• Sporting and camping gear - 1.2 percent
• Table linens - 0.2 percent
Stallings began advising couples about wedding gift registries 20 years ago. At the time, the advice focused on choosing china patterns. Today she recommends everything from Tupperware parties that double as bridal showers to gift funds that can help couples pay for a down payment on a house.

One bride who planned to buy a new house set up an extensive registry at a hardware store. She listed colors for paints, styles for shelves and custom blinds, even plants for landscaping.

"Why not?" Stallings says. "I think it's a great idea. Then after you're married, you have a house-painting party and invite all your friends over to paint."

Wedding experts say lifestyle changes contribute to the new trends in wedding gifts.

Couples are waiting longer to get married, says Chris Ohmer, spokesman for the Great Indoors in Springdale. More mature brides and grooms who've already set up households often register for more decorative items, from lamps to picture frames, Ohmer says.

Vidmer, 25, has purchased six settings of everyday dinnerware. She's registered for an additional six at Williams-Sonoma. She's also registered for entertainment pieces, such as monogrammed bar glasses, an ice bucket, a pewter tray and a salad bowl set, at Sterling Cut Glass in Kenwood.

"We already had a lot of the basics," she says. "Now we're registering for some nicer things, and things we don't have. We're sort of adding to our collection."

The expanding role of men in wedding planning also is changing gift lists, says Margaret Lahrmann, wedding registry director for Dillard's Midwest Division.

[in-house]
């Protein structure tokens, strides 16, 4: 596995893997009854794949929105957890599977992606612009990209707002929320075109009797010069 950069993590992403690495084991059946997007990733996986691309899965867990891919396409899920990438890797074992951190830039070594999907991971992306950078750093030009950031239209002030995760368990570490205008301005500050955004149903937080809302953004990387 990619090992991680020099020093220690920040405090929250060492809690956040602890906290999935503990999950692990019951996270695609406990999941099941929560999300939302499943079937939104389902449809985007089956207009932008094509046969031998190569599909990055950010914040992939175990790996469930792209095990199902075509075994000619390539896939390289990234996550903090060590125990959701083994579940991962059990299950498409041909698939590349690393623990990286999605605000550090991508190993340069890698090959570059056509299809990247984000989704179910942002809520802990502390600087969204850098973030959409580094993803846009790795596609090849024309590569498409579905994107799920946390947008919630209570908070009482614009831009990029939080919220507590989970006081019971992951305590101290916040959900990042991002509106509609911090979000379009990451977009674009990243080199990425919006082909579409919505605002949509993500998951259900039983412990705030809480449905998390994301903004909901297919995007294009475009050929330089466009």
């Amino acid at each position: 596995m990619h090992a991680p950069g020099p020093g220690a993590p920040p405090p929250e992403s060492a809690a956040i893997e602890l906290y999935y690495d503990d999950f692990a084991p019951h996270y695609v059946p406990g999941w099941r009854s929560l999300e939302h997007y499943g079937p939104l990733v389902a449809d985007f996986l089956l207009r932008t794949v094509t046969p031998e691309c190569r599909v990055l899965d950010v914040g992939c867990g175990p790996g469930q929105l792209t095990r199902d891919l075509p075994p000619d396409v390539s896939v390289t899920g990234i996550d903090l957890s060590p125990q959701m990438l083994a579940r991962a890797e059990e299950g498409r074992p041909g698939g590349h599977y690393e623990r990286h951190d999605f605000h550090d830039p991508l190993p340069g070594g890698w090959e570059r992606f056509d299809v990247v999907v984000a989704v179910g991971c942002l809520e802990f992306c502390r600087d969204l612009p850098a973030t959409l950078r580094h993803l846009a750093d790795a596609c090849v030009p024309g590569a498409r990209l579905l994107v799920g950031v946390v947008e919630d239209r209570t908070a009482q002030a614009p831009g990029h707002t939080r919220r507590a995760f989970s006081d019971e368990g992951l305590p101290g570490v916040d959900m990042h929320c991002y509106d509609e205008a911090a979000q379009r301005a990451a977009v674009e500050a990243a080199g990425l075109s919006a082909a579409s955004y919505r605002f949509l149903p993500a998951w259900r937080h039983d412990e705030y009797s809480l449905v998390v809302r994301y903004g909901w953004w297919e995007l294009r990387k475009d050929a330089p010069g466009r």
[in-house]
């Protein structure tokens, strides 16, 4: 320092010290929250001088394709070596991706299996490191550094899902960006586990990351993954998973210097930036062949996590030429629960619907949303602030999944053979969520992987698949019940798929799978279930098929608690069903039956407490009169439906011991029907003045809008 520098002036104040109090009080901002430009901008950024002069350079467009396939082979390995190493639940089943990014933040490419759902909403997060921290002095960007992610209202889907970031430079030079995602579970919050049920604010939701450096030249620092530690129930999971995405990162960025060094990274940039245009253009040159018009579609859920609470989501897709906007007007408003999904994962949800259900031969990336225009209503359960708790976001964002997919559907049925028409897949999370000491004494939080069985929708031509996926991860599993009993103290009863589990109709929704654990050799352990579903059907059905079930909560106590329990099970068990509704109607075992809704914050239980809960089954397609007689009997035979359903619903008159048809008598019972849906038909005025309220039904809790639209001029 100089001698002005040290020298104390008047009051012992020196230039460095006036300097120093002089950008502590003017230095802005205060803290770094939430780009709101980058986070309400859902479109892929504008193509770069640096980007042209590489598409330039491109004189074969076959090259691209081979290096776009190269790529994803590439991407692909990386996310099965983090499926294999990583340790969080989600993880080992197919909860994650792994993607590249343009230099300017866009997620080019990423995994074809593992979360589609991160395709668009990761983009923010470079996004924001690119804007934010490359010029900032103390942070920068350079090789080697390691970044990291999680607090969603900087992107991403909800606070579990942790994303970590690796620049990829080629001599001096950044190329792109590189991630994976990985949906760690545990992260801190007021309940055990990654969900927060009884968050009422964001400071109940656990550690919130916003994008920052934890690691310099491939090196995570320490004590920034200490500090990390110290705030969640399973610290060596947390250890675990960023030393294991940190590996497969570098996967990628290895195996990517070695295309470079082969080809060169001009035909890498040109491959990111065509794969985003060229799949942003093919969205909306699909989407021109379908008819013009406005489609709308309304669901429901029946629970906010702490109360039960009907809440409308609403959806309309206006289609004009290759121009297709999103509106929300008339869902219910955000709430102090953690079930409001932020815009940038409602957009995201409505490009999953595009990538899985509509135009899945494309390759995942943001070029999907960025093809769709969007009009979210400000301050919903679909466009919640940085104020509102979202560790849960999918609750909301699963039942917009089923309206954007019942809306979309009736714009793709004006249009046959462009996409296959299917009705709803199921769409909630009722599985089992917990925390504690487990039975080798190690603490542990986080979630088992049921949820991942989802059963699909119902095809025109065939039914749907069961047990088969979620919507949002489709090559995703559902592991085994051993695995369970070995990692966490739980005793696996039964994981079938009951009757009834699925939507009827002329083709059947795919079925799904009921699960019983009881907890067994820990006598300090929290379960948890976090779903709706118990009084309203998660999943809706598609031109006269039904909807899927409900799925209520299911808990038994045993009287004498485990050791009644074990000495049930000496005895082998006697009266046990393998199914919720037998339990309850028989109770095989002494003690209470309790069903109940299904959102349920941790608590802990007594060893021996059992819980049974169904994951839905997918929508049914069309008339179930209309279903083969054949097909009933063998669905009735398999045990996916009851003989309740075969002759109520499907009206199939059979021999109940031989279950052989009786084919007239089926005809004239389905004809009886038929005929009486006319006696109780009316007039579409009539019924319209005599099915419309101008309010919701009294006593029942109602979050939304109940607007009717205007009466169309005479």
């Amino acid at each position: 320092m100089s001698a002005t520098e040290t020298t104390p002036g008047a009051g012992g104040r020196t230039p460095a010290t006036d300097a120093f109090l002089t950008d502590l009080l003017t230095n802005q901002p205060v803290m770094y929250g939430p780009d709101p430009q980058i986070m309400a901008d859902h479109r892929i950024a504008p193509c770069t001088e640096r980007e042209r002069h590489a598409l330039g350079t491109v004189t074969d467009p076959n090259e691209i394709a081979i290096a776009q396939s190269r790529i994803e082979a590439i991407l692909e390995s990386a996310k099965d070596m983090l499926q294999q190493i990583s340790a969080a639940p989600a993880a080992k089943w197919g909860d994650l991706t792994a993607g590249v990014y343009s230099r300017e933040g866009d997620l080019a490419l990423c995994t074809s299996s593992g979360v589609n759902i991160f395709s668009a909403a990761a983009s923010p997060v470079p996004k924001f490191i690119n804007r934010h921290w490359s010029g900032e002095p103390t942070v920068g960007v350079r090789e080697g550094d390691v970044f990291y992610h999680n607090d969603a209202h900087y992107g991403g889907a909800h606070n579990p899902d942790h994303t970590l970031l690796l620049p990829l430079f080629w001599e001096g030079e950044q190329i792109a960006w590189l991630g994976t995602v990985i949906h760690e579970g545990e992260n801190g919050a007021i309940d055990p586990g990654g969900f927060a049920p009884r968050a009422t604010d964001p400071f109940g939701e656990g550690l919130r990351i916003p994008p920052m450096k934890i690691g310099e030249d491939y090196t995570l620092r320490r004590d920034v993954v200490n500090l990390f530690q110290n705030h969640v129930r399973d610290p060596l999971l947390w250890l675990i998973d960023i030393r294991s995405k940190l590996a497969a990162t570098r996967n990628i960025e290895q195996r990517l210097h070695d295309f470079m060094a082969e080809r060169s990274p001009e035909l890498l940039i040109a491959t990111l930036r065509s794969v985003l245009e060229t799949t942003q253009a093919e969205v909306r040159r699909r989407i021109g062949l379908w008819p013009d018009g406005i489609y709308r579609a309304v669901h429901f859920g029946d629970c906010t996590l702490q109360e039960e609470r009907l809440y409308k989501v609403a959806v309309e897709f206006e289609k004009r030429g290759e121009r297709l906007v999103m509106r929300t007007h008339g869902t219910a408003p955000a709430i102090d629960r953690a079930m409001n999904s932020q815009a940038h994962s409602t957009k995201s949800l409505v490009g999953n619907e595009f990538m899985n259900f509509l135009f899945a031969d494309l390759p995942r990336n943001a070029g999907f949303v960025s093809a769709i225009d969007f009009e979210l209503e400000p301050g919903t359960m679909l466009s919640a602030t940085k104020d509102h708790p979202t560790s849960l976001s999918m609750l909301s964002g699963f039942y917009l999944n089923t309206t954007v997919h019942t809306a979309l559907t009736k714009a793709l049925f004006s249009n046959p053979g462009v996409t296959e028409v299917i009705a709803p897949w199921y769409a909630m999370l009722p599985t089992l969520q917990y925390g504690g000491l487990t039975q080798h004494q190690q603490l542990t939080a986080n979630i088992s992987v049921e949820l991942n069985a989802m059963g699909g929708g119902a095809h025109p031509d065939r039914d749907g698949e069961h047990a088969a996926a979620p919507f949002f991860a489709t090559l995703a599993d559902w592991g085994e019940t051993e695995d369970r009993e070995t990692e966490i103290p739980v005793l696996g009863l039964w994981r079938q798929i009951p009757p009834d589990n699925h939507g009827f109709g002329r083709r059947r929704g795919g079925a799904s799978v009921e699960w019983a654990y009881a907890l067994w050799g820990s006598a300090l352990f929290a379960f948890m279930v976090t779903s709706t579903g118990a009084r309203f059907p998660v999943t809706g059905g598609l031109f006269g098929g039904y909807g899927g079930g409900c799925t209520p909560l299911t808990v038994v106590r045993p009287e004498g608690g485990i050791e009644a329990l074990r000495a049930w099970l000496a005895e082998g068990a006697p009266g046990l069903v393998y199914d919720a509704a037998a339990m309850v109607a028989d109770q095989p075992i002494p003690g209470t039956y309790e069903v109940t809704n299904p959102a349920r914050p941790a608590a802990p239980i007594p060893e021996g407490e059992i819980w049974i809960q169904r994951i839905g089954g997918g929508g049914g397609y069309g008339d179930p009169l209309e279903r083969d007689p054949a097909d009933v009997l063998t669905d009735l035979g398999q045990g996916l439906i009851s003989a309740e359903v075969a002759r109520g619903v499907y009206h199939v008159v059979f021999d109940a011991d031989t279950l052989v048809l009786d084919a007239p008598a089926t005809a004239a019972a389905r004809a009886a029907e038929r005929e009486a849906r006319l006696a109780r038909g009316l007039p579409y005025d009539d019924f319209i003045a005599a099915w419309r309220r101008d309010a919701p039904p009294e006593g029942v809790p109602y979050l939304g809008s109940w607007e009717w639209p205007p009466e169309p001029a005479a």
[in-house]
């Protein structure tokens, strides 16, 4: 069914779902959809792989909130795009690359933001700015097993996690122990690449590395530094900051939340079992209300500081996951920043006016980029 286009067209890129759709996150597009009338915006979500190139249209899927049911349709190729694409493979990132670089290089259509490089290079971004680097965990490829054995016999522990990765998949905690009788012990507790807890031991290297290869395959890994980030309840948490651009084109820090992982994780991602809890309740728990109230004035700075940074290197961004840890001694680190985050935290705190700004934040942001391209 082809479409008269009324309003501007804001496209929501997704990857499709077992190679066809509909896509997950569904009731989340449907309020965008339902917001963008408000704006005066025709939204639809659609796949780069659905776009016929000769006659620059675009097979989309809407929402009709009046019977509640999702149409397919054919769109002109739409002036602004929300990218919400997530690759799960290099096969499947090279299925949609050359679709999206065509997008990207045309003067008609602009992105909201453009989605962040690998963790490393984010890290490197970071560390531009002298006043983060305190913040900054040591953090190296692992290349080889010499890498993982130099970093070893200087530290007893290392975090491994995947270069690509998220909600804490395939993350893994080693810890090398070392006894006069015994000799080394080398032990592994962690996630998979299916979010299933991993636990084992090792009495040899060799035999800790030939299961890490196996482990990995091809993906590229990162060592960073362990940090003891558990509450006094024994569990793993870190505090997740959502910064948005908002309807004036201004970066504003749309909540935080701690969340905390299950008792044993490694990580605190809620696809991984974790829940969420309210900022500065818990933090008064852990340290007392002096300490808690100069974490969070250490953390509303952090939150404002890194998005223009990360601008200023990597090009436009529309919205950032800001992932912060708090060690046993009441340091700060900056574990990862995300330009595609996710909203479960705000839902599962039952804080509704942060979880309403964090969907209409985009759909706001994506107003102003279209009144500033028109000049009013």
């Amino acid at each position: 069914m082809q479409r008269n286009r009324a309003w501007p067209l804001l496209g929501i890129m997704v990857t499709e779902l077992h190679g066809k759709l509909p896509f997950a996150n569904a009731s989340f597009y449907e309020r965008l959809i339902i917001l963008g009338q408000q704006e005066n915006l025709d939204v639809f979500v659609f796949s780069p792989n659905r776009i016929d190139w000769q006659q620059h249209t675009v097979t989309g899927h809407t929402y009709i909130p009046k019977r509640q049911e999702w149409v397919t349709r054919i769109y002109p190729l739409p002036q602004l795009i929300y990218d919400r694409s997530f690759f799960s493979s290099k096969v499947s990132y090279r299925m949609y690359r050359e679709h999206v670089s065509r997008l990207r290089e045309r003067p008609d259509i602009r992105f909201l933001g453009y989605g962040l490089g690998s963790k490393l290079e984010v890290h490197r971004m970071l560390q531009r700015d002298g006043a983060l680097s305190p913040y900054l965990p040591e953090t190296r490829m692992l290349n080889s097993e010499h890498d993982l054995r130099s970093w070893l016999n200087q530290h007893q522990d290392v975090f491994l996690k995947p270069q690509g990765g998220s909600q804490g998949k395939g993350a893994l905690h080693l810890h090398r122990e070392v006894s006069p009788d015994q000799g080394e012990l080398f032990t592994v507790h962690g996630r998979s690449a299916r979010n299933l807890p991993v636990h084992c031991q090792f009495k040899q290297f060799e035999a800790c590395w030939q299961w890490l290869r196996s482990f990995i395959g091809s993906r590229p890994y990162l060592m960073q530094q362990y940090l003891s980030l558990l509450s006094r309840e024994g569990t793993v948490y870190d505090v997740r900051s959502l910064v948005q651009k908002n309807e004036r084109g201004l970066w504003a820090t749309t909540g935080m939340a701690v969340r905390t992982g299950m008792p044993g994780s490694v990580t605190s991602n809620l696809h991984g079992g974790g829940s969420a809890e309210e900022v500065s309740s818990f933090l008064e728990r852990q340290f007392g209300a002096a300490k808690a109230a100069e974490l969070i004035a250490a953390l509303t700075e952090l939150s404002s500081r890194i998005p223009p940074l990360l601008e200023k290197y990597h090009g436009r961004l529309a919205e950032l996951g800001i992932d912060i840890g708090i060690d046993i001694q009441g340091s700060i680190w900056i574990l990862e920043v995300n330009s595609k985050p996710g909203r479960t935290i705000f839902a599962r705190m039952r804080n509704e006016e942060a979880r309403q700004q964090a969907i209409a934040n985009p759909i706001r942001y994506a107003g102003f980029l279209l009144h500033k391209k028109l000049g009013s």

"We're seeing more brides and grooms registering together as opposed to brides with their mothers," Lahrmann says.

Men's interests lead to requests for patio furniture, electronic devices and specialized cooking equipment, but wedding experts find few men want to see the process through to the point of picking out the flatware pattern and table linens.

"Usually (with) men, their patience is about an hour," says Melissa Fox, a buyer for Sterling Cut Glass. "The brides will come in and do the barware with the men, and then the bride will come back and do the other things by herself."

The movement toward less formal entertaining also attracts interest in gifts from stores such as Pier 1 and the Great Indoors.

"We don't see people coming in asking for fine china or fine crystal," Ohmer says. "People want things they can enjoy and not something they have to put back on a shelf and just worry about using for special occasions. They want something they can use every day."

Brink and Morse are prime examples. "Our lifestyle is such that whenever we have free time we're riding motorcycles or skydiving," Brink says. "Formal entertaining is not a part of our lives. Neither of us has to entertain for business, and most of our friends are more casual. We love to get together for a barbecue. In that respect, I love paper plates. You can just throw them away."

Regardless of their tastes and styles, many couples say they enjoy the process of picking out their fantasy wedding gifts - especially when the options seem endless.

"It's sort of like a wish list at Christmas thing," Brink says. "Obviously, you aren't going to get everything you asked for, but you're bound to get a few things.

"I'll have to check if Harley has a registry of some sort. I'd sure like some new bike gear."